For example, as Sayanagi indicated in a NASA press release, the video captured the boundary regions of the jet stream rather nicely, which allowed him to note an interesting fact about them. “I was surprised to see so many sharp edges along the hexagon’s outer boundary,” he said. “Something must be keeping different latitudes from mixing to maintain those edges.”
Andrew Ingersoll, a member of the Cassini imaging team based at Caltech, expressed how similar movies will result from future plunges taken as part of the Grand Finale. “The images from the first pass were great, but we were conservative with the camera settings,” he said. “We plan to make updates to our observations for a similar opportunity on June 29th that we think will result in even better views.”
Between now and the end of the mission, who knows what we might learn about this mysterious storm? The next plunge – aka. Grand Finale Dive No. 4 – will take place on Sunday, May 15th at 4:42 p.m. UTC (12:42 p.m EDT; 9:42 a.m. PDT). A total of 22 dives will be made on a weekly basis before the probe takes the final plunge – the one that will cause it to breakup in Saturn’s atmosphere – on Friday, September 15th, 2017.
For more information, consult Cassini’s Grand Finale Orbit Guide. And be sure to enjoy this video of the final phase of the probe’s mission, courtesy of NASA:
Saturn is sometimes called the ”Jewel of the Solar System” because its ring system looks like a crown. The rings are well known, but often the question ”what are Saturn’s rings made of” arises. Those rings are made up of dust, rock, and ice accumulated from passing comets, meteorite impacts on Saturn’s moons, and the planet’s gravity pulling material from the moons. Some of the material in the ring system are as small as grains of sand, others are larger than tall buildings, while a few are up to a kilometer across. Deepening the mystery about the moons is the fact that each ring orbits at a different speed around the planet.
Saturn is not the only planet with a ring system. All of the gas giants have rings, in fact. Saturn’s rings stand out because they are the largest and most vivid. The rings have a thickness of up to one kilometer and they span up to 482,000 km from the center of the planet.
The rings are named in alphabetical order according to when they were discovered. That makes it a little confusing when listing them in order from the planet. Below is a list of the main rings and gaps between them along with distances from the center of the planet and their widths.
- The D ring is closest to the planet. It is at a distance of 66,970 – 74,490 km and has a width of 7,500 km.
- C ring is at a distance of 74,490 – 91,980 km and has a width of 17,500 km.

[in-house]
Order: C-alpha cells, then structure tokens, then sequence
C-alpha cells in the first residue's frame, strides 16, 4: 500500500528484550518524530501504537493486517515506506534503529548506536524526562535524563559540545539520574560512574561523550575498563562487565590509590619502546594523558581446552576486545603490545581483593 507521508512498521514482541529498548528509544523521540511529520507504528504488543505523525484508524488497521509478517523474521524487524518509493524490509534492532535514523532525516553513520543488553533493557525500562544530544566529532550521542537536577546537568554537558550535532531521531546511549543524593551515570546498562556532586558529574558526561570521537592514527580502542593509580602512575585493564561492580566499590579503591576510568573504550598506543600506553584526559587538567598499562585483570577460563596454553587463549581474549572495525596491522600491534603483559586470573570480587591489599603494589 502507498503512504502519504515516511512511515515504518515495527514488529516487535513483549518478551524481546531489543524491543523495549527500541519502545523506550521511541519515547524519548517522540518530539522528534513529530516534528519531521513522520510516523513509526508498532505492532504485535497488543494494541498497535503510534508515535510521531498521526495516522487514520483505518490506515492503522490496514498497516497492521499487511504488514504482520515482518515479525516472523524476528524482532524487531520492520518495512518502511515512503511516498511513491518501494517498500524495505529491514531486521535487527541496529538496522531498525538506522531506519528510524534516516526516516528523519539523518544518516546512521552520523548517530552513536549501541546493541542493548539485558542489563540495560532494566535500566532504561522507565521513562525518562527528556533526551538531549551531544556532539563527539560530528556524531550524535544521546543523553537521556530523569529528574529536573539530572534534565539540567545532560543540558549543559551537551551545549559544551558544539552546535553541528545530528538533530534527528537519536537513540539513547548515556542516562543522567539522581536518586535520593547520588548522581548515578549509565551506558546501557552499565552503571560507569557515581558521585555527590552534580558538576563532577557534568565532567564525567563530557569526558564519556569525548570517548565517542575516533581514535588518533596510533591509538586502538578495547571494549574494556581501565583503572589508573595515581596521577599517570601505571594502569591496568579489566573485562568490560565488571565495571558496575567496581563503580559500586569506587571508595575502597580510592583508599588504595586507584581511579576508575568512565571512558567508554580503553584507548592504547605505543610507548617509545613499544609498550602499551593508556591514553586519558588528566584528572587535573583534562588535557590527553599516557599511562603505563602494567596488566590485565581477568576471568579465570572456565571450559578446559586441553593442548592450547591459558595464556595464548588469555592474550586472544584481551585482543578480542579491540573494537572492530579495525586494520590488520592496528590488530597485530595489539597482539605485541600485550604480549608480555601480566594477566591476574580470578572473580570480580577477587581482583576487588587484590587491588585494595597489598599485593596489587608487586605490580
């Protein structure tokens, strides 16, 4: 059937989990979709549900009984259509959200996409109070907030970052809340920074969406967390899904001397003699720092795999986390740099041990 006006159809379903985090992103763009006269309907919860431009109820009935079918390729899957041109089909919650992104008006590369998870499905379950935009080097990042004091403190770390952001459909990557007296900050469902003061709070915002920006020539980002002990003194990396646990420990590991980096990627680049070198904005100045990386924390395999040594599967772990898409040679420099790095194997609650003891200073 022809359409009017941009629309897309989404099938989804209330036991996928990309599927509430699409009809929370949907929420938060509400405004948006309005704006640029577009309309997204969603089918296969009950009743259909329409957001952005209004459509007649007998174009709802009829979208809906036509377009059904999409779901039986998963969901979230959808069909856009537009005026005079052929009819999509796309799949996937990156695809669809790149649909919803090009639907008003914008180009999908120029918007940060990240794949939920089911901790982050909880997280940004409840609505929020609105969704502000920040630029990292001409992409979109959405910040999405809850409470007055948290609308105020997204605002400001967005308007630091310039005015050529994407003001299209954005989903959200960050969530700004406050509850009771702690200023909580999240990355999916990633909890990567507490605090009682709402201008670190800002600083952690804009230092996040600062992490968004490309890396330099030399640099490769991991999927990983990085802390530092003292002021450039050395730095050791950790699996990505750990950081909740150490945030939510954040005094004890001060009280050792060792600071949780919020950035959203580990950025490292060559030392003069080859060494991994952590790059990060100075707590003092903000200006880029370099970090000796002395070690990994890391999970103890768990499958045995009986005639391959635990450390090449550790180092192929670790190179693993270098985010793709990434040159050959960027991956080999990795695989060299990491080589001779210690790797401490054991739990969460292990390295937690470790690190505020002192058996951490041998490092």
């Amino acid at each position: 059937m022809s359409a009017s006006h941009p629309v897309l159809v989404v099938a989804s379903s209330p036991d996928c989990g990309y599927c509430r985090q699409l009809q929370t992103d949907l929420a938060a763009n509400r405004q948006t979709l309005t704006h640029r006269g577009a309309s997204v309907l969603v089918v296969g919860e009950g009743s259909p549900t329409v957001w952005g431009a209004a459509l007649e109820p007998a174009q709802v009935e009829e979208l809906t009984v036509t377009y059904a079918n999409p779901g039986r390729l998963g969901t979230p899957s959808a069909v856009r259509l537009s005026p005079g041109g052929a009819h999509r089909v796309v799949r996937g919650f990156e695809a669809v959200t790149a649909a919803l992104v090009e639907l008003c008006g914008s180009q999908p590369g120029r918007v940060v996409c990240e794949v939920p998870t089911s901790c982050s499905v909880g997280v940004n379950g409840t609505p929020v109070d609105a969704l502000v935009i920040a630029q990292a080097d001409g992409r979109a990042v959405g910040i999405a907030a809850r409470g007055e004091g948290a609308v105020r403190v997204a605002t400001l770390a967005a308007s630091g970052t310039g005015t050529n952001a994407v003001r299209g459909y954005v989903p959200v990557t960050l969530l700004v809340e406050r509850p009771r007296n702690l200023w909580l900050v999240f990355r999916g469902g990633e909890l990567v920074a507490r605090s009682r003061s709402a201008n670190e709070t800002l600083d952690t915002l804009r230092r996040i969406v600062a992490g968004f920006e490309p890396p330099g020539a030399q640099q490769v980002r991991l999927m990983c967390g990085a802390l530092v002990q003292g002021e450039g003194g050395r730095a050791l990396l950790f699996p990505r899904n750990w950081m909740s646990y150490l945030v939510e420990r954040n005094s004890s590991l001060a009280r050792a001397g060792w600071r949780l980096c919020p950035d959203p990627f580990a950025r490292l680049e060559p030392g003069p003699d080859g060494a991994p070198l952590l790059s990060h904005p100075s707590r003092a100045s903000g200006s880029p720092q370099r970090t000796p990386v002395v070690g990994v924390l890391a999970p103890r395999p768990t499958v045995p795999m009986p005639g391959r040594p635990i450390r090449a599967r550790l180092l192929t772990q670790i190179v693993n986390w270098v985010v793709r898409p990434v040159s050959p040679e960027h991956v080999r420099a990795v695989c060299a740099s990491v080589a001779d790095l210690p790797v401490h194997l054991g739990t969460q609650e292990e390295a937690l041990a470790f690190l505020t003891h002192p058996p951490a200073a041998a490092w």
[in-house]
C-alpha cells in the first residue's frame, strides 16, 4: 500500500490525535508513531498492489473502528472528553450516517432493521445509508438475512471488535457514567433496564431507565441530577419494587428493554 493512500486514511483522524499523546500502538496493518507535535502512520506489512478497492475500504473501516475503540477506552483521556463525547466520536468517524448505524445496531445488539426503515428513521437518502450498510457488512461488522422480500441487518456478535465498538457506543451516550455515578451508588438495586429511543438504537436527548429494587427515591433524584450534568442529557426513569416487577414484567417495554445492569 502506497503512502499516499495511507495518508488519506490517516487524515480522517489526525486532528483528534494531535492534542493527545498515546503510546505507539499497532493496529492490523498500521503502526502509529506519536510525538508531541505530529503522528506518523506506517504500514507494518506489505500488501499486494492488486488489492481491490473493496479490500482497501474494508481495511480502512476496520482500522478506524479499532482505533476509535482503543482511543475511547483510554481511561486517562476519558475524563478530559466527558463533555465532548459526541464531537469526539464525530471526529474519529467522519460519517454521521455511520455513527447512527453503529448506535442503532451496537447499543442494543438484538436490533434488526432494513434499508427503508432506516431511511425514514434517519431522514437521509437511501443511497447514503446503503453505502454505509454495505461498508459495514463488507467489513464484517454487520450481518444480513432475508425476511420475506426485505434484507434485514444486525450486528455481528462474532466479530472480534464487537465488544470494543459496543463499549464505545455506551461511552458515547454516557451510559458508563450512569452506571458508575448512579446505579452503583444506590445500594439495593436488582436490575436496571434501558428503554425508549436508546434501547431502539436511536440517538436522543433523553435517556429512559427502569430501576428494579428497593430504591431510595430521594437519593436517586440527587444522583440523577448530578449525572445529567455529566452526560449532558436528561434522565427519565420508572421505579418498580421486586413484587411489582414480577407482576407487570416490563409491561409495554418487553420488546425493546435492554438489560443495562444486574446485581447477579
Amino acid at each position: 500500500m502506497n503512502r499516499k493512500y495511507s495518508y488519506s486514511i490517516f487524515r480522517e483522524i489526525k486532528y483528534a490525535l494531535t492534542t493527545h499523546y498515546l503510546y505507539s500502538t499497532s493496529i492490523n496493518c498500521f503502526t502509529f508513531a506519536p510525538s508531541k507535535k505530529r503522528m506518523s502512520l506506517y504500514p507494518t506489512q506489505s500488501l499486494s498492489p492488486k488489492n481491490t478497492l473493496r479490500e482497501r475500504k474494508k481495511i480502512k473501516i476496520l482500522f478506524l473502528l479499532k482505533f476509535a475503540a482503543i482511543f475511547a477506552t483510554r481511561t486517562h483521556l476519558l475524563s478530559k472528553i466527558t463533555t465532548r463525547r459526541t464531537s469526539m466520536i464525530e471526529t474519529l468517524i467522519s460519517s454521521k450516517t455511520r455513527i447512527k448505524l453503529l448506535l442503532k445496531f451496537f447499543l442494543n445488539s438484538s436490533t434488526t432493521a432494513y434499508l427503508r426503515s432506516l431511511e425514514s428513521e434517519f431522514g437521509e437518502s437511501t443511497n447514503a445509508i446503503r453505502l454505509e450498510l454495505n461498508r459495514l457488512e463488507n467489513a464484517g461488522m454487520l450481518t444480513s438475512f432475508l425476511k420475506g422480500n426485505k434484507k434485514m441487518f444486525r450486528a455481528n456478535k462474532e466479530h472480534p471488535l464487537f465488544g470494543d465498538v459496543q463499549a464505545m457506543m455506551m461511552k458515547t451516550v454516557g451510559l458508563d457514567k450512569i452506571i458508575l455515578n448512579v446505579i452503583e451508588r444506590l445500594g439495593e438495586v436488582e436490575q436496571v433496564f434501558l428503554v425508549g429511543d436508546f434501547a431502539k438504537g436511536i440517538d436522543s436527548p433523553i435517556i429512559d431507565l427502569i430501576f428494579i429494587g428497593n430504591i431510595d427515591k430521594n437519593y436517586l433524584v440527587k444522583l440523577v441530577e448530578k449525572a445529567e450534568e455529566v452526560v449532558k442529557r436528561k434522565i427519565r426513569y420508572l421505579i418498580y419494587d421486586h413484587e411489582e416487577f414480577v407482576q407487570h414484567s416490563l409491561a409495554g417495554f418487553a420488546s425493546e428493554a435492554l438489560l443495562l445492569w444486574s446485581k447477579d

- Columbo Gap is at a distance of 77,800 km and has a width of 100 km.
- Maxwell Gap is at a distance of 87,500 km and has a width of 270 km.
- Bond Gap is at a distance of 88,690 – 88,720 km and has a width of 30 km.
- Dawes Gap is at a distance of 90,200 – 90,220 km and has a width 20 km.
- B ring is at a distance of 91,980 – 117,580 km with a width: 25,500 km.
- The Cassini Division sits at a distance of 117,500 – 122,050 km and has a width of 4,700 km.
- Huygens gap starts at 117,680 km and has a width of 285 km – 440 km.
- The Herschel Gap is at a distance of 118,183 – 118,285 km with a width of 102 km.
- Russell Gap is at a distance of 118,597 – 118,630 km and has a width of 33 km.
- Jeffreys Gap sits at a distance of 118,931 – 118,969 km with a width of 38 km.
- Kuiper Gap ranges from 119,403 -119,406 km giving it a width of 3 km.
- Leplace Gap is at a distance of 119,848 – 120,086 km and a width of 238 km.
- Bessel Gap is at 120,305 – 120,318 km with a width of 10 km.
- Barnard Gap is at a distance of 120,305 – 120,318 km giving it a width of 3 km.
- A ring is at a distance of 122,050 – 136,770 km with a width of 14,600 km.
- Encke Gap sits between 133,570-133,895 km for a width of 325 km.
- Keeler Gap is at a distance of 136,530-136,565 km with a width of 35 km.
- The Roche Division is at 136,770 – 139,380 km for a width 2600 km.
- F ring is begins at 140,224 km, but debate remains as to whether it is 30 or 500 km in width.
- G ring is between 166,000 – 174,000 km and has a width of 8,000 km.
- Finally, we get to the E ring. It is between 180,000 – 480,000 km giving it a width of 300,000 km.
As you can see, a great deal of observation has been dedicated to understanding and defining Saturn’s rings. Hopefully, having the answer to ”what are Saturn’s rings made of” will inspire you to look more deeply into the topic.